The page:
When you consider that the 18th "replenishment" of the World Bank's International Development Association (IDA), just concluded in Yogyakarta, Indonesia, is traditionally a fundraising exercise with IDA's donor countries, then an outcome that shows IDA resources jumping from $52 billion just three years ago to $75 billion today suggests that donors are feeling remarkably generous these days.
Dig deeper, though, and something different, but no less remarkable, is going on. The fact is this replenishment was not primarily about donor pledges. Instead, it marked a fundamental turning point for the World Bank, with an agreement among the donors to allow the bank for the first time to leverage IDA's resources through borrowing in the marketplace.
More on this in a minute, but first it's also important to recognize the major policy decisions taken as part of this replenishment. It is satisfying and encouraging to see a range of commitments that align with key recommendations from CGD's High Level Panel on Multilateral Development Banking. These include the financial reforms themselves, greater effort toward crisis preparedness, more focus on fragile settings, a new collaboration with IFC to better target private sector development at the bank, and new commitments to pursue global public goods like climate financing. All of these commitments, if implemented effectively (something that bears watching), should move the World Bank closer to the institution it needs to be in the face of today's development challenges as laid about by our panel earlier this fall.
But let's consider more closely the impact of those financial reforms. Assuming that traditional IDA donor contributions stayed the same in this replenishment (the World Bank will not release details about donor pledges until early next year, but it's a safe bet that donor contributions as a whole did not increase from the $35 billion in commitments in 2013), those contributions as a share of total IDA resources have now fallen significantly, from two-thirds of total resources three years ago to less than half today. Consider the United States in particular. In the last IDA replenishment, the Americans pledged $3.9 billion, which accounted for about 7.5 percent of total IDA resources. The same pledge today accounts for just 5 percent of the total replenishment.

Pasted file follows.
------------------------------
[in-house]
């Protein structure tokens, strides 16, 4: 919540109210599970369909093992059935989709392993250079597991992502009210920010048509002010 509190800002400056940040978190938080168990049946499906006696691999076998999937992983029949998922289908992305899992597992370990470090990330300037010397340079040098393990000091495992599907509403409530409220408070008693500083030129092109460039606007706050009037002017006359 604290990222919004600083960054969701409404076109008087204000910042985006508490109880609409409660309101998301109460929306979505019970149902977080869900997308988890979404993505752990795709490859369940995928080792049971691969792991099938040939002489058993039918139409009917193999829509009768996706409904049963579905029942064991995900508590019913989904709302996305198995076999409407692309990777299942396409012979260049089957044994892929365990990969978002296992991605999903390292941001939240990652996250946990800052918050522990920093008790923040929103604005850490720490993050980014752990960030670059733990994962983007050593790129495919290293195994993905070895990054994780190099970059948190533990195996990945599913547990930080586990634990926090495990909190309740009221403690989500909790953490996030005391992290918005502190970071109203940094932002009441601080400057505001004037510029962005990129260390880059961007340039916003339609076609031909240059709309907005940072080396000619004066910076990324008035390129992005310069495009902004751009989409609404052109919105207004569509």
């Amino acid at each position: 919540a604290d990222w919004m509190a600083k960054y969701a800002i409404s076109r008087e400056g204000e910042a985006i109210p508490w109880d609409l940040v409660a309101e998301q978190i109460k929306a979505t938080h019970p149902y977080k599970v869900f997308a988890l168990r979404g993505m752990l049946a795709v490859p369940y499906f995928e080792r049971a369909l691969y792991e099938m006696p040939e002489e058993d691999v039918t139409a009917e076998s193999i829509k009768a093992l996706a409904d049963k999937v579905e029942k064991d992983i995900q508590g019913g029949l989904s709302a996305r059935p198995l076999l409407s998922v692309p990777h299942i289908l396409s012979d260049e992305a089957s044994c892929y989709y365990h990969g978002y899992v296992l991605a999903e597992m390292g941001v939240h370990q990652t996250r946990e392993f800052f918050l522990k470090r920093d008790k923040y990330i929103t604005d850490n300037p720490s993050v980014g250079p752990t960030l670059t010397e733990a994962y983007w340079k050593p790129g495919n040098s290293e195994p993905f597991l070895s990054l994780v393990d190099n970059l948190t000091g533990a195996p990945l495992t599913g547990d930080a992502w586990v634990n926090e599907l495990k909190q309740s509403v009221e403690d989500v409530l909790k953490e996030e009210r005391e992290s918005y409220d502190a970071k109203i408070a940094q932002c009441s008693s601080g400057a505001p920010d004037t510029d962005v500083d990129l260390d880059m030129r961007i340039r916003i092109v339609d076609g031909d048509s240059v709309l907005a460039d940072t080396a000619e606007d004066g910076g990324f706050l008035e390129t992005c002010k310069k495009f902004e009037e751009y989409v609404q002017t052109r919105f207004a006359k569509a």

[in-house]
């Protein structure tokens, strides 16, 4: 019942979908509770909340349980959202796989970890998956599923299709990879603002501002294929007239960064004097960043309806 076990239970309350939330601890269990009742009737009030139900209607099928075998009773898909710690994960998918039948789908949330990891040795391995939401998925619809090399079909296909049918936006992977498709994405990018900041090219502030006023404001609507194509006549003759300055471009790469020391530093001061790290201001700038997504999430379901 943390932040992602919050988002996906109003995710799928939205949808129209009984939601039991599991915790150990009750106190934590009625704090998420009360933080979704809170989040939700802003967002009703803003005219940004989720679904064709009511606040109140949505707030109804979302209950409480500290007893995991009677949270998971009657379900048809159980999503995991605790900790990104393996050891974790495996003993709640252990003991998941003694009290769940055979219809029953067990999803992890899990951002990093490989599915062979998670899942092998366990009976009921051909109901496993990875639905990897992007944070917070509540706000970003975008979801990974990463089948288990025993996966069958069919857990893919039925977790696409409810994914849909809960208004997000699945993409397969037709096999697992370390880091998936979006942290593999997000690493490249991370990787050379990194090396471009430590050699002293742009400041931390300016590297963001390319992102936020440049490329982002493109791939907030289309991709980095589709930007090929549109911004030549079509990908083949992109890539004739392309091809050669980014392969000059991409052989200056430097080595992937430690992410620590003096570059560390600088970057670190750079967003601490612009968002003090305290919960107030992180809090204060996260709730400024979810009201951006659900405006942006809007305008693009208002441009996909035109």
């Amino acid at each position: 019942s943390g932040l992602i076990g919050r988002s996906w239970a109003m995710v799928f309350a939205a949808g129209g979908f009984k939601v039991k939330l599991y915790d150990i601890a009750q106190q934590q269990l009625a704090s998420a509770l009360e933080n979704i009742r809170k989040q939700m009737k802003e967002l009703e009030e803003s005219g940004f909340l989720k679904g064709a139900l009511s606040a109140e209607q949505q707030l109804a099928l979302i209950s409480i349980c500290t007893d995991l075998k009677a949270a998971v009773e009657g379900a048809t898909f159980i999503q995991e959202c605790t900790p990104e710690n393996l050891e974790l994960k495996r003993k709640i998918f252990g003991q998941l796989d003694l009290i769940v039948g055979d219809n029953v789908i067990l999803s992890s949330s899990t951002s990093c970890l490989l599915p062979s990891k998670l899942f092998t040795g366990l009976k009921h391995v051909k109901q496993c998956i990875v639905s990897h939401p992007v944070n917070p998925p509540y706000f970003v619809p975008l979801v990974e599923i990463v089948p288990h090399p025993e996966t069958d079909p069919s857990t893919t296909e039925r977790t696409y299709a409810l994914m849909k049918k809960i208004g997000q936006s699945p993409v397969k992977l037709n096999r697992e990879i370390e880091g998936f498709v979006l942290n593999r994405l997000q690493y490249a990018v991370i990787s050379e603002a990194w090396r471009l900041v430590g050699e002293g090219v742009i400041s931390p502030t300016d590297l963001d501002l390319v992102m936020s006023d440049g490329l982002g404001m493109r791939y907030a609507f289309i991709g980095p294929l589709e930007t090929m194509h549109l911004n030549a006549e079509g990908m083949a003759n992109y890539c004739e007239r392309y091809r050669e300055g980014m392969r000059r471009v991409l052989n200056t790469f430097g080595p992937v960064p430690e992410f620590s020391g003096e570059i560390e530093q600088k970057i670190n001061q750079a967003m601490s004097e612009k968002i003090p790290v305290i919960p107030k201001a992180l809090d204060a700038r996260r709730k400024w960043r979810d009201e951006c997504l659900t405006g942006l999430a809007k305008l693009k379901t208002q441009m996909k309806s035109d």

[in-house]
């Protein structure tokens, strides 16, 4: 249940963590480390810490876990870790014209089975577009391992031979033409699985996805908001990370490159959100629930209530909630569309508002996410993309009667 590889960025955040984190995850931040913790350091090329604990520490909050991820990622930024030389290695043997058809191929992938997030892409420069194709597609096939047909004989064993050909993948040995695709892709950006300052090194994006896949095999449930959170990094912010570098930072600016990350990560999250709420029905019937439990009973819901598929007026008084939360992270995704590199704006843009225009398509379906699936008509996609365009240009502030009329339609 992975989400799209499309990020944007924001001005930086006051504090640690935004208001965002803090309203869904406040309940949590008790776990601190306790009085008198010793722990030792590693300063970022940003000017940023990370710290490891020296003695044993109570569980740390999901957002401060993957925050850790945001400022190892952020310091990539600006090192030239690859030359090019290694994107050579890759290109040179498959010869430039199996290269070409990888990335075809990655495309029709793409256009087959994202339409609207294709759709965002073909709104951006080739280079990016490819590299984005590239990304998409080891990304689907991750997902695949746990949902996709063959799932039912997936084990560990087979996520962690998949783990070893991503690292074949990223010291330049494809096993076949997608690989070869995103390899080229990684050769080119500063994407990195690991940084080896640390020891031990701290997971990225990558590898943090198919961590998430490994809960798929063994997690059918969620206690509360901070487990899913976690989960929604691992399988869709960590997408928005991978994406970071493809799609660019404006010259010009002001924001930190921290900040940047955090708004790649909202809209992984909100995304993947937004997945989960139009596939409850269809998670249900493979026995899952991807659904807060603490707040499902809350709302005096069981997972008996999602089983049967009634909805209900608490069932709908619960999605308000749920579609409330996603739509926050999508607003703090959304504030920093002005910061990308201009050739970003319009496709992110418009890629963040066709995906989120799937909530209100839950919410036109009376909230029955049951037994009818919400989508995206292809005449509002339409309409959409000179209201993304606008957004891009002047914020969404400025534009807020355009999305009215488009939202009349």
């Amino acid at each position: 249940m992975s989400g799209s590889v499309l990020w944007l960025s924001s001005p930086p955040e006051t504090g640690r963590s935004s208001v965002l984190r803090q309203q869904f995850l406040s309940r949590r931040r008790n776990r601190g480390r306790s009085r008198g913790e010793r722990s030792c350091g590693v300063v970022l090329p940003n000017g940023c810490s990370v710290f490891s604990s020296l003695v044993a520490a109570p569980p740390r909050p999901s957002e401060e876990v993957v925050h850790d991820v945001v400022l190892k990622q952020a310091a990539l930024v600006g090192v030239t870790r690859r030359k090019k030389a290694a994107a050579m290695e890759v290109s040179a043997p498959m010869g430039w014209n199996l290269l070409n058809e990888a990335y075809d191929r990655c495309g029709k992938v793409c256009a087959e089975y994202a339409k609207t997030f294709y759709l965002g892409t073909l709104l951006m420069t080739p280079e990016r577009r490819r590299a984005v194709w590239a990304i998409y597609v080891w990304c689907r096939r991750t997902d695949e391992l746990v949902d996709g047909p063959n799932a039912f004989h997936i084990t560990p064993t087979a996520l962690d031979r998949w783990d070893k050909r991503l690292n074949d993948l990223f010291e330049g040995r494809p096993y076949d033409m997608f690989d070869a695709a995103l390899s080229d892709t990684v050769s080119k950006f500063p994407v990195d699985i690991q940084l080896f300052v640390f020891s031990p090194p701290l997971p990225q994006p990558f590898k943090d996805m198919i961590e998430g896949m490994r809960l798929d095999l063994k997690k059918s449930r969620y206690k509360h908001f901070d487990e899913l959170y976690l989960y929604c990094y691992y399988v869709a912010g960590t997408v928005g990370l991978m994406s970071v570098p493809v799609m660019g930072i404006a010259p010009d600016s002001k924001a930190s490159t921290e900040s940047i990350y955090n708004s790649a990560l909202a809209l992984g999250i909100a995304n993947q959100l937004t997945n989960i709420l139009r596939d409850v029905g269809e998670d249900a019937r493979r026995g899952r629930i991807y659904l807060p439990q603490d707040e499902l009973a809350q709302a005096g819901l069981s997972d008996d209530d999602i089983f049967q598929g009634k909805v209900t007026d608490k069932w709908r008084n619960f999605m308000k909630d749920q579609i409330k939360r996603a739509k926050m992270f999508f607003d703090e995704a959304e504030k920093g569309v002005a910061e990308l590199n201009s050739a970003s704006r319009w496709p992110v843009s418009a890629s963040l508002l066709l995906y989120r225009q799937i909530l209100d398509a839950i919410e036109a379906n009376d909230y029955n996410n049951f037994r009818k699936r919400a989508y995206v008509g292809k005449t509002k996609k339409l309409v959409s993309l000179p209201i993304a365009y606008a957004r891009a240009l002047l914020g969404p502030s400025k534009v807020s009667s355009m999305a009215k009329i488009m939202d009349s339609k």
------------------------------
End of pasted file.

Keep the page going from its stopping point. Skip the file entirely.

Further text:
As a one-time change, this is striking, and as a directional shift, the longer term implications are huge. To put it bluntly, by opening the door to a major source of non-donor financing in the years ahead, these financial reforms will mean that the World Bank can now literally afford to say no to the United States and other major donors like the United Kingdom and Japan on a range of policy matters.
The implications of this are far-reaching. Will it remain a given that the US nominee will continue to capture the World Bank presidency? Will the bank continue to avoid working in countries like Iran and Zimbabwe at the behest of the United States alone? Will the World Bank bend to the will of a new political regime in Washington and reverse course on its coal financing restrictions? Historically, the United States (and often the US Congress) has exerted its will on issues like these by using the threat of withholding its IDA contributions in any given year. As this contribution becomes vanishingly small relative to total resources, that threat starts to look pretty weak.
Going forward, it is likely that the United States will need the World Bank more than the bank needs the United States. As I’ve said elsewhere, the United States relies on the bank as an extension of its strategic and foreign policy in a way that is unique among the institution’s shareholder countries. What China does bilaterally through entities like China Exim Bank and China Development Bank, the United States mostly seeks to do through the World Bank and the other MDBs in which it is a leading shareholder. Major World Bank commitments to support the Obama administration's Power Africa initiative are a positive example of this.
In practice, the US has often exerted its will with the power of the IDA contribution as a key, if not leading, point of leverage over the institution.
US policymakers will need to do some hard thinking about how best to prioritize the demands they place on the bank, and how to reach broader consensus in this multilateral institution as an alternative to seeking to impose its will unilaterally. It's not at all clear that the incoming Trump administration, with its "America First" sloganeering, is up for this kind of hard thinking. But hope springs eternal. And in any event, this IDA replenishment sets the World Bank on a path that will help to ensure a future of sustainable financing in support of the institution's vital mission.